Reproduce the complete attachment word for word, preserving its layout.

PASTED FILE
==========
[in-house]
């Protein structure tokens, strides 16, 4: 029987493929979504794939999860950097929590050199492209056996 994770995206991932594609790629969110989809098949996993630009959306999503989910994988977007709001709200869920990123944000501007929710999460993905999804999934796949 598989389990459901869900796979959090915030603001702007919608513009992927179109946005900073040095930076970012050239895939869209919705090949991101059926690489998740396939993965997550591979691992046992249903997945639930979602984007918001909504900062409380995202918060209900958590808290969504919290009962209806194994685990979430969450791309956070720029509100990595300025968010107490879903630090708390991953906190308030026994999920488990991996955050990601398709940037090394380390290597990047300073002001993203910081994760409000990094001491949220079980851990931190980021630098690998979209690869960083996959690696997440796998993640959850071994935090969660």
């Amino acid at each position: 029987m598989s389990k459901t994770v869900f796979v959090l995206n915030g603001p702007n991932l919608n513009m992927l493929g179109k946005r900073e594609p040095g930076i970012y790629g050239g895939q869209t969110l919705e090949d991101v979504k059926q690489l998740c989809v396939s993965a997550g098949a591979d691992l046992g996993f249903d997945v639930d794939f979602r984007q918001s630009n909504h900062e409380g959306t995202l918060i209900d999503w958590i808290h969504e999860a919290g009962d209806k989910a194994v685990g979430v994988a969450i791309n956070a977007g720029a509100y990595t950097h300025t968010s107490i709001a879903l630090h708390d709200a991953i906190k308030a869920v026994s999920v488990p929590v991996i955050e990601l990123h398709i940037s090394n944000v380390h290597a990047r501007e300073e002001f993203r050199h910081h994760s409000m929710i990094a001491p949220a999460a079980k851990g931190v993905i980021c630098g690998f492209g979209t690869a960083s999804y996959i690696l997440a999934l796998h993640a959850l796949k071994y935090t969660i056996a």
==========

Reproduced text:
[in-house]
């Protein structure tokens, strides 16, 4: 029987493929979504794939999860950097929590050199492209056996 994770995206991932594609790629969110989809098949996993630009959306999503989910994988977007709001709200869920990123944000501007929710999460993905999804999934796949 598989389990459901869900796979959090915030603001702007919608513009992927179109946005900073040095930076970012050239895939869209919705090949991101059926690489998740396939993965997550591979691992046992249903997945639930979602984007918001909504900062409380995202918060209900958590808290969504919290009962209806194994685990979430969450791309956070720029509100990595300025968010107490879903630090708390991953906190308030026994999920488990991996955050990601398709940037090394380390290597990047300073002001993203910081994760409000990094001491949220079980851990931190980021630098690998979209690869960083996959690696997440796998993640959850071994935090969660």
């Amino acid at each position: 029987m598989s389990k459901t994770v869900f796979v959090l995206n915030g603001p702007n991932l919608n513009m992927l493929g179109k946005r900073e594609p040095g930076i970012y790629g050239g895939q869209t969110l919705e090949d991101v979504k059926q690489l998740c989809v396939s993965a997550g098949a591979d691992l046992g996993f249903d997945v639930d794939f979602r984007q918001s630009n909504h900062e409380g959306t995202l918060i209900d999503w958590i808290h969504e999860a919290g009962d209806k989910a194994v685990g979430v994988a969450i791309n956070a977007g720029a509100y990595t950097h300025t968010s107490i709001a879903l630090h708390d709200a991953i906190k308030a869920v026994s999920v488990p929590v991996i955050e990601l990123h398709i940037s090394n944000v380390h290597a990047r501007e300073e002001f993203r050199h910081h994760s409000m929710i990094a001491p949220a999460a079980k851990g931190v993905i980021c630098g690998f492209g979209t690869a960083s999804y996959i690696l997440a999934l796998h993640a959850l796949k071994y935090t969660i056996a």